Forget following the yellow brick road to find the wizard, or even lions and tigers and bears. Visitors and residents of Tel Aviv can now follow a golden brick path through the downtown city streets celebrating pioneering spots in the city and state’s history.
Tel Aviv Mayor Ron Huldai dedicated the path on Monday evening in honor of Israel’s 70th Independence Day, later this week.
The kilometer-long path, which is marked in golden brick and illuminated at night, has 10 stops highlighting places important to the beginning of Tel Aviv and the State of Israel, including Independence Hall where Prime Minister David Ben Gurion signed the Declaration of Independence.
Independence Hall was also the home of the first mayor, Meir Dizengoff, who later turned his home into the Tel Aviv Museum of Art. Ben Gurion declared the State of Israel in the museum on May 14, 1948, because it was heavily fortified.
“Not many people can say their country was born in a museum,” Huldai said on Monday, steps away from Independence Hall. “But there’s no better birthplace for a country that’s a living combination of past, present, and future.”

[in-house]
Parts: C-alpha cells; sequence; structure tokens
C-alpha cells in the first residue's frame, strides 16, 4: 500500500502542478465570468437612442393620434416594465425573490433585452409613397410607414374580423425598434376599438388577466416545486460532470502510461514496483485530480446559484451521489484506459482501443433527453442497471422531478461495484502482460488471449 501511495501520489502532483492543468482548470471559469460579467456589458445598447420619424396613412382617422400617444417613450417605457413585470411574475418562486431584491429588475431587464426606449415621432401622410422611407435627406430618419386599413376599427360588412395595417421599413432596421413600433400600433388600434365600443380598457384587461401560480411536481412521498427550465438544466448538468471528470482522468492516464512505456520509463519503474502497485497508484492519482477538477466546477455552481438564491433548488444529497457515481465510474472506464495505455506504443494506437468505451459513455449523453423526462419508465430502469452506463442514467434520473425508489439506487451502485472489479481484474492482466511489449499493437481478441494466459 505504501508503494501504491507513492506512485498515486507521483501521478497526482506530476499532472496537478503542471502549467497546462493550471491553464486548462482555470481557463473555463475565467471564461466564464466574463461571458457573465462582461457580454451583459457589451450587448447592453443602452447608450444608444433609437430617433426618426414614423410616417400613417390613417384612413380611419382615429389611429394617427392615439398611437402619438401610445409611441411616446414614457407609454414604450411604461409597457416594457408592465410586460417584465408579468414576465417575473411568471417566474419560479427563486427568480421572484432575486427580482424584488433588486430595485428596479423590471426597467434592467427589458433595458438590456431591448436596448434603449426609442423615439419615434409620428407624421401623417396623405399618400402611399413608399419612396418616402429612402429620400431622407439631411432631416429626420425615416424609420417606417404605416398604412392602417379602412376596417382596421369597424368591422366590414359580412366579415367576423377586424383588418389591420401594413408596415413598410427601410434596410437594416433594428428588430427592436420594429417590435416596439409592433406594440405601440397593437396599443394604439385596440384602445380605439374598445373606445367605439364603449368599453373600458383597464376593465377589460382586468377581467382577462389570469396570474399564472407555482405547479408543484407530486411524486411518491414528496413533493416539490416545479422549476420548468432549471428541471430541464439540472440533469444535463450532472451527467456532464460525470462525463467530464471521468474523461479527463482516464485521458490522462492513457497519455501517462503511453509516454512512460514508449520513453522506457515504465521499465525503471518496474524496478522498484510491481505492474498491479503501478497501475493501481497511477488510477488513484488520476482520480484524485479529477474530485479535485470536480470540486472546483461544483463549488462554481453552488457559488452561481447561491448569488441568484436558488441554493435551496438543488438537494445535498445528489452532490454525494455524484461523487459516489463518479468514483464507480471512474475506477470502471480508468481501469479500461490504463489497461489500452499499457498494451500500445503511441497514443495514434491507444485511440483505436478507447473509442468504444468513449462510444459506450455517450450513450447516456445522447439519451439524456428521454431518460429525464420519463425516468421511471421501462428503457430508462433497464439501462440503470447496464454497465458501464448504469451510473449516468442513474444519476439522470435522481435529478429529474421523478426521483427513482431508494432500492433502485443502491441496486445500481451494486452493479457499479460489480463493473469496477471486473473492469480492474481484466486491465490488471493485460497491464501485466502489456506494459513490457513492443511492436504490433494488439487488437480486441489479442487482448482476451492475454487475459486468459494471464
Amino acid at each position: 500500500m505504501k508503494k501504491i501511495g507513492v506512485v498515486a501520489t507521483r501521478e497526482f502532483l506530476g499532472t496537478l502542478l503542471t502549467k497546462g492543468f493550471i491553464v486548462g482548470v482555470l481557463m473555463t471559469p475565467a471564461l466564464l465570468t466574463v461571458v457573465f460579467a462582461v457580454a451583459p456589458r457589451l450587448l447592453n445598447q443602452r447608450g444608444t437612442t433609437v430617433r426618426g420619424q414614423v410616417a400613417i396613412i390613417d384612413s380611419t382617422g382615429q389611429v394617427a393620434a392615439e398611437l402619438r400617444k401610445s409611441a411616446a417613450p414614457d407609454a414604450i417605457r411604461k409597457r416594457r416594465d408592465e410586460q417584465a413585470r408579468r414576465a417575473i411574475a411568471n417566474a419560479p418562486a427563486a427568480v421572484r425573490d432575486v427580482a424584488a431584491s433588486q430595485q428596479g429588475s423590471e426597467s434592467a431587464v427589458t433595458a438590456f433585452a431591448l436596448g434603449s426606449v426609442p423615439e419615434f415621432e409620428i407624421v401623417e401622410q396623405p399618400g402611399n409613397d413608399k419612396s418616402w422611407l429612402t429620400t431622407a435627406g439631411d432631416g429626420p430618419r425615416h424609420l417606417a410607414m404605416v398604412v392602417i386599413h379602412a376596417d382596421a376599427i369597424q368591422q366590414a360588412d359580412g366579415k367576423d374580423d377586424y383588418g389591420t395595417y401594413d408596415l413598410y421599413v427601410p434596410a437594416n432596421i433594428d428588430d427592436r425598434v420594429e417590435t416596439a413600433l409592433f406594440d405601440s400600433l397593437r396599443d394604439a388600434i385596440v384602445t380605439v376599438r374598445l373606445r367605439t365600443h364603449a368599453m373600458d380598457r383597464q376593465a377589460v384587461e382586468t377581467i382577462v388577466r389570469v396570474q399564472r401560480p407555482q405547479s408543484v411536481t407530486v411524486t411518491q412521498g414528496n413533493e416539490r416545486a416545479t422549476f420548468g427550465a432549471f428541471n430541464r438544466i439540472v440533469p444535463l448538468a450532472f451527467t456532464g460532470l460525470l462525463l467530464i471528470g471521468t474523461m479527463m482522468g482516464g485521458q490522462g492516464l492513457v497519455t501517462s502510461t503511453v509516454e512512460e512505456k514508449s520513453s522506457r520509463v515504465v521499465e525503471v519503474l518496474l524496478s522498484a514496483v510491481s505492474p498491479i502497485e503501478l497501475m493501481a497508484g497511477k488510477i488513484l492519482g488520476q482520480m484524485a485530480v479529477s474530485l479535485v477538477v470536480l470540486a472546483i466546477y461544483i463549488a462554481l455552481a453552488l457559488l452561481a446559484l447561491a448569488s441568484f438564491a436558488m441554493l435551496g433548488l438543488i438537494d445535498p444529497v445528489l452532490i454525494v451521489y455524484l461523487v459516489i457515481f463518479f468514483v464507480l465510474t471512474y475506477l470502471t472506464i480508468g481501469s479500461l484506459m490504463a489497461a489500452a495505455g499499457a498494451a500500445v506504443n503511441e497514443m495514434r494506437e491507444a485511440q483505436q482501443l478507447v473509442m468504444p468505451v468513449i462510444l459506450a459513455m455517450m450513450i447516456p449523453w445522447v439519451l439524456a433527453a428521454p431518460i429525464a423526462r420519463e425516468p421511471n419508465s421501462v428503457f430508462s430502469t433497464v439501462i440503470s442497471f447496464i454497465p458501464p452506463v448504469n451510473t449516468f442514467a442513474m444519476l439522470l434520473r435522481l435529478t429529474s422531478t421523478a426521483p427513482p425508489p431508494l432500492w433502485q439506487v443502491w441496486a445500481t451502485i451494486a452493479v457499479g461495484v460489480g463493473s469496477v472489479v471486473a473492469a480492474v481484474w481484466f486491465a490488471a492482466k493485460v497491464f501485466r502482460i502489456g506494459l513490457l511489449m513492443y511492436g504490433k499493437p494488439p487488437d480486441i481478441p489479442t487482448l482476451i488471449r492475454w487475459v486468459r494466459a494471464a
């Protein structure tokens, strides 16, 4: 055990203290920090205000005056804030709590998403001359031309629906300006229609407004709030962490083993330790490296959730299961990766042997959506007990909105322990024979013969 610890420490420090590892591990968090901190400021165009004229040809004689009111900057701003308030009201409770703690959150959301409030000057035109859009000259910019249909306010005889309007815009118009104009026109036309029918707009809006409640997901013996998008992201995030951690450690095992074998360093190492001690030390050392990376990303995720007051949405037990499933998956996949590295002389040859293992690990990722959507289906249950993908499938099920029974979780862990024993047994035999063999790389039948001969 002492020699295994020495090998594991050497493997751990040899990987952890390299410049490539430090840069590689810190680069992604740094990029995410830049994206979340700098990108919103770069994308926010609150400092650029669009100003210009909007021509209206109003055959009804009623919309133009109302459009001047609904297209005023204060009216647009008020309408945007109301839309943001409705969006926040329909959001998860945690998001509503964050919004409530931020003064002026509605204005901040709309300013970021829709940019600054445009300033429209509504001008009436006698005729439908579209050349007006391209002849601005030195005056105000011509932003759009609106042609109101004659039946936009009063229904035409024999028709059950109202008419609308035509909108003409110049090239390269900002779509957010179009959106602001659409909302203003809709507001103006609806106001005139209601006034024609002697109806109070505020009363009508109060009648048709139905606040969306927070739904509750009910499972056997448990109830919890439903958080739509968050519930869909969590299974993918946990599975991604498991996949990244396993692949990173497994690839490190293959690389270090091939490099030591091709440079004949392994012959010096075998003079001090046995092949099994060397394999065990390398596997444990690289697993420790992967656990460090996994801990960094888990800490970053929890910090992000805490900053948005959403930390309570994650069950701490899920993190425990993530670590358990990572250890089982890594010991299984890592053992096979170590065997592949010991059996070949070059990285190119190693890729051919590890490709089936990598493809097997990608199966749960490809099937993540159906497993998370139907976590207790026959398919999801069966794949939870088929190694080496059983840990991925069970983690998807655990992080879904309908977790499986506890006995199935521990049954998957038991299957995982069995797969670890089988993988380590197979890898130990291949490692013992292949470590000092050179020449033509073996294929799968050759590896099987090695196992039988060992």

There are explanations about the spots along the Independence Trail in eight languages. Starting in June, visitors will also be able download an interactive app to their smartphone or tablet.
The route begins at the First Kiosk of Tel Aviv at Rothschild and Herzl, and continues along Rothschild past the Nahum Gutman fountain, The Akiva Aryeh Weiss House, The Shalom Meir Tower (former site of the Herzliya Hebrew Gymnasium), The Great Synagogue, the Haganah Museum, The Bank of Israel’s Visitor Center, The Tel Aviv Founders Monument, the Meir Dizengoff statue and Independence Hall.
The city first met to begin planning the path a year ago, requiring cooperation from city and urban planners, the Tourism Ministry, and the Ministry of Jerusalem and Heritage. Huldai likened the Independence Trail to historical trails in Philadelphia or Boston’s red-lined Freedom Trail. He noted that Tel Aviv’s start as a small enclave meant that many of the historical sites are clustered together.
“You can meet so much history within a kilometer,” Huldai said. “This city was an experiment. It was one of the most important experiments in the 2,000 history of the Jewish Diaspora; as the first mayor, Meir Dizengoff said, an exercise in Jewish self-government, the first step toward the renewal of Jewish sovereignty in their homeland.”